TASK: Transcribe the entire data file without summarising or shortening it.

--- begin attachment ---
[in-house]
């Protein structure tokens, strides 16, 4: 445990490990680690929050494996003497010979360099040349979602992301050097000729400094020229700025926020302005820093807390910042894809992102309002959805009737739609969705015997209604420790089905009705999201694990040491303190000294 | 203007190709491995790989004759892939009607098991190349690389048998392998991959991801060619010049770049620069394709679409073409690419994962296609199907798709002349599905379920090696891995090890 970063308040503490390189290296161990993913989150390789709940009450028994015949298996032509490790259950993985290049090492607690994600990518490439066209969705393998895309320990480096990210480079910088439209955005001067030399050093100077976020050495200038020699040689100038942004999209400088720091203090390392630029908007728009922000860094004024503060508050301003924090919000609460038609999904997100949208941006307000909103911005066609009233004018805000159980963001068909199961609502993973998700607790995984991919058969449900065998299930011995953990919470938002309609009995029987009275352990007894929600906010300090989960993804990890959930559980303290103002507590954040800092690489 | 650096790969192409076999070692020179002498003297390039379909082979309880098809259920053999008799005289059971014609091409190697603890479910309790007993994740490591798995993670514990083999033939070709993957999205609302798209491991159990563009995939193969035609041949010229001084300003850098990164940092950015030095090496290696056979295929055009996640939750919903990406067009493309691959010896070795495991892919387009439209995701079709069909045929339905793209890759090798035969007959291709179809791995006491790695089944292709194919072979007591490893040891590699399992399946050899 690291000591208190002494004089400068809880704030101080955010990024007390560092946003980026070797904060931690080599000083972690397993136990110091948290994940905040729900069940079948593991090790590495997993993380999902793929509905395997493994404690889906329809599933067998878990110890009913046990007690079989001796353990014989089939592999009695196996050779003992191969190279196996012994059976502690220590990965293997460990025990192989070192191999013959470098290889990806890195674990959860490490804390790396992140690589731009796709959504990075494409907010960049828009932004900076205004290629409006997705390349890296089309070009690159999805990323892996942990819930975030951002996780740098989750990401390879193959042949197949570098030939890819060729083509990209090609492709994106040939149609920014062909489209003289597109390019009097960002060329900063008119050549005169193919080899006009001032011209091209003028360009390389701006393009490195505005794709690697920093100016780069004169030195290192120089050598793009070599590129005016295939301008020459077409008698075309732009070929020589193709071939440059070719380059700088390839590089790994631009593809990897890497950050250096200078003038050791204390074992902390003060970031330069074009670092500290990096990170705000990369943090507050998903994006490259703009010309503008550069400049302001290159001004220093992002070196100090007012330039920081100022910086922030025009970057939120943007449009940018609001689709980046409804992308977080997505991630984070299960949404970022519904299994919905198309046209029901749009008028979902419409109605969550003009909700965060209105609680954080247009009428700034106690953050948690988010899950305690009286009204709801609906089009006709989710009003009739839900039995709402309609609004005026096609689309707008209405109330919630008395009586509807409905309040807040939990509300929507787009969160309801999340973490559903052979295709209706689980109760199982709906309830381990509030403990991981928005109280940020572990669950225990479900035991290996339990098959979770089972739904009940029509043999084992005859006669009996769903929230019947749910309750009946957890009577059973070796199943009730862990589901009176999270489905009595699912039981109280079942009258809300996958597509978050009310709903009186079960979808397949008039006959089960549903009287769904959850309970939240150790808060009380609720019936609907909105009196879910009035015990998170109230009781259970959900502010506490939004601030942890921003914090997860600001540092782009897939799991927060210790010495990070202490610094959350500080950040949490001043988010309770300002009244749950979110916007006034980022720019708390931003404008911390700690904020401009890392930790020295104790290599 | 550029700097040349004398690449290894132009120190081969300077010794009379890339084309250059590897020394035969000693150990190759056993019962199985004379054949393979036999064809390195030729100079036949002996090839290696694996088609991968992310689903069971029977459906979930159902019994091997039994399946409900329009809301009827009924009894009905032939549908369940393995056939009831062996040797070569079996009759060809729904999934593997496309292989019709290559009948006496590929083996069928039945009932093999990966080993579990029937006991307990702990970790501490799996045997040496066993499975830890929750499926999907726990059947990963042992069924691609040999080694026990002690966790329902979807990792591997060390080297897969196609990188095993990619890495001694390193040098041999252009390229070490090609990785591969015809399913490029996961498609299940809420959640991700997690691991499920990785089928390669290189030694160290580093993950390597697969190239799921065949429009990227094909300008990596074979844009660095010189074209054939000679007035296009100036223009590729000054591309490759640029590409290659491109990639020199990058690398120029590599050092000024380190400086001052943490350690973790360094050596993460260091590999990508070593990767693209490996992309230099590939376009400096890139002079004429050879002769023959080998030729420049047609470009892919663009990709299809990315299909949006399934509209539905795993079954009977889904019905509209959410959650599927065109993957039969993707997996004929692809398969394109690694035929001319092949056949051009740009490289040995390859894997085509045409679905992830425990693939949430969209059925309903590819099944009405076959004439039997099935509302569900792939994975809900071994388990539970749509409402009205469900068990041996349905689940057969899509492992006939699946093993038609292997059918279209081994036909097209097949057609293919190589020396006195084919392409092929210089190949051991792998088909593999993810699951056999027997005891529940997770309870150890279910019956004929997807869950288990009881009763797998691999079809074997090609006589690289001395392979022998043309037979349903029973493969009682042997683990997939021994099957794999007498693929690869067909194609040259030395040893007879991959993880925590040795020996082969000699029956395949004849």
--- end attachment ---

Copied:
[in-house]
């Protein structure tokens, strides 16, 4: 445990490990680690929050494996003497010979360099040349979602992301050097000729400094020229700025926020302005820093807390910042894809992102309002959805009737739609969705015997209604420790089905009705999201694990040491303190000294 | 203007190709491995790989004759892939009607098991190349690389048998392998991959991801060619010049770049620069394709679409073409690419994962296609199907798709002349599905379920090696891995090890 970063308040503490390189290296161990993913989150390789709940009450028994015949298996032509490790259950993985290049090492607690994600990518490439066209969705393998895309320990480096990210480079910088439209955005001067030399050093100077976020050495200038020699040689100038942004999209400088720091203090390392630029908007728009922000860094004024503060508050301003924090919000609460038609999904997100949208941006307000909103911005066609009233004018805000159980963001068909199961609502993973998700607790995984991919058969449900065998299930011995953990919470938002309609009995029987009275352990007894929600906010300090989960993804990890959930559980303290103002507590954040800092690489 | 650096790969192409076999070692020179002498003297390039379909082979309880098809259920053999008799005289059971014609091409190697603890479910309790007993994740490591798995993670514990083999033939070709993957999205609302798209491991159990563009995939193969035609041949010229001084300003850098990164940092950015030095090496290696056979295929055009996640939750919903990406067009493309691959010896070795495991892919387009439209995701079709069909045929339905793209890759090798035969007959291709179809791995006491790695089944292709194919072979007591490893040891590699399992399946050899 690291000591208190002494004089400068809880704030101080955010990024007390560092946003980026070797904060931690080599000083972690397993136990110091948290994940905040729900069940079948593991090790590495997993993380999902793929509905395997493994404690889906329809599933067998878990110890009913046990007690079989001796353990014989089939592999009695196996050779003992191969190279196996012994059976502690220590990965293997460990025990192989070192191999013959470098290889990806890195674990959860490490804390790396992140690589731009796709959504990075494409907010960049828009932004900076205004290629409006997705390349890296089309070009690159999805990323892996942990819930975030951002996780740098989750990401390879193959042949197949570098030939890819060729083509990209090609492709994106040939149609920014062909489209003289597109390019009097960002060329900063008119050549005169193919080899006009001032011209091209003028360009390389701006393009490195505005794709690697920093100016780069004169030195290192120089050598793009070599590129005016295939301008020459077409008698075309732009070929020589193709071939440059070719380059700088390839590089790994631009593809990897890497950050250096200078003038050791204390074992902390003060970031330069074009670092500290990096990170705000990369943090507050998903994006490259703009010309503008550069400049302001290159001004220093992002070196100090007012330039920081100022910086922030025009970057939120943007449009940018609001689709980046409804992308977080997505991630984070299960949404970022519904299994919905198309046209029901749009008028979902419409109605969550003009909700965060209105609680954080247009009428700034106690953050948690988010899950305690009286009204709801609906089009006709989710009003009739839900039995709402309609609004005026096609689309707008209405109330919630008395009586509807409905309040807040939990509300929507787009969160309801999340973490559903052979295709209706689980109760199982709906309830381990509030403990991981928005109280940020572990669950225990479900035991290996339990098959979770089972739904009940029509043999084992005859006669009996769903929230019947749910309750009946957890009577059973070796199943009730862990589901009176999270489905009595699912039981109280079942009258809300996958597509978050009310709903009186079960979808397949008039006959089960549903009287769904959850309970939240150790808060009380609720019936609907909105009196879910009035015990998170109230009781259970959900502010506490939004601030942890921003914090997860600001540092782009897939799991927060210790010495990070202490610094959350500080950040949490001043988010309770300002009244749950979110916007006034980022720019708390931003404008911390700690904020401009890392930790020295104790290599 | 550029700097040349004398690449290894132009120190081969300077010794009379890339084309250059590897020394035969000693150990190759056993019962199985004379054949393979036999064809390195030729100079036949002996090839290696694996088609991968992310689903069971029977459906979930159902019994091997039994399946409900329009809301009827009924009894009905032939549908369940393995056939009831062996040797070569079996009759060809729904999934593997496309292989019709290559009948006496590929083996069928039945009932093999990966080993579990029937006991307990702990970790501490799996045997040496066993499975830890929750499926999907726990059947990963042992069924691609040999080694026990002690966790329902979807990792591997060390080297897969196609990188095993990619890495001694390193040098041999252009390229070490090609990785591969015809399913490029996961498609299940809420959640991700997690691991499920990785089928390669290189030694160290580093993950390597697969190239799921065949429009990227094909300008990596074979844009660095010189074209054939000679007035296009100036223009590729000054591309490759640029590409290659491109990639020199990058690398120029590599050092000024380190400086001052943490350690973790360094050596993460260091590999990508070593990767693209490996992309230099590939376009400096890139002079004429050879002769023959080998030729420049047609470009892919663009990709299809990315299909949006399934509209539905795993079954009977889904019905509209959410959650599927065109993957039969993707997996004929692809398969394109690694035929001319092949056949051009740009490289040995390859894997085509045409679905992830425990693939949430969209059925309903590819099944009405076959004439039997099935509302569900792939994975809900071994388990539970749509409402009205469900068990041996349905689940057969899509492992006939699946093993038609292997059918279209081994036909097209097949057609293919190589020396006195084919392409092929210089190949051991792998088909593999993810699951056999027997005891529940997770309870150890279910019956004929997807869950288990009881009763797998691999079809074997090609006589690289001395392979022998043309037979349903029973493969009682042997683990997939021994099957794999007498693929690869067909194609040259030395040893007879991959993880925590040795020996082969000699029956395949004849």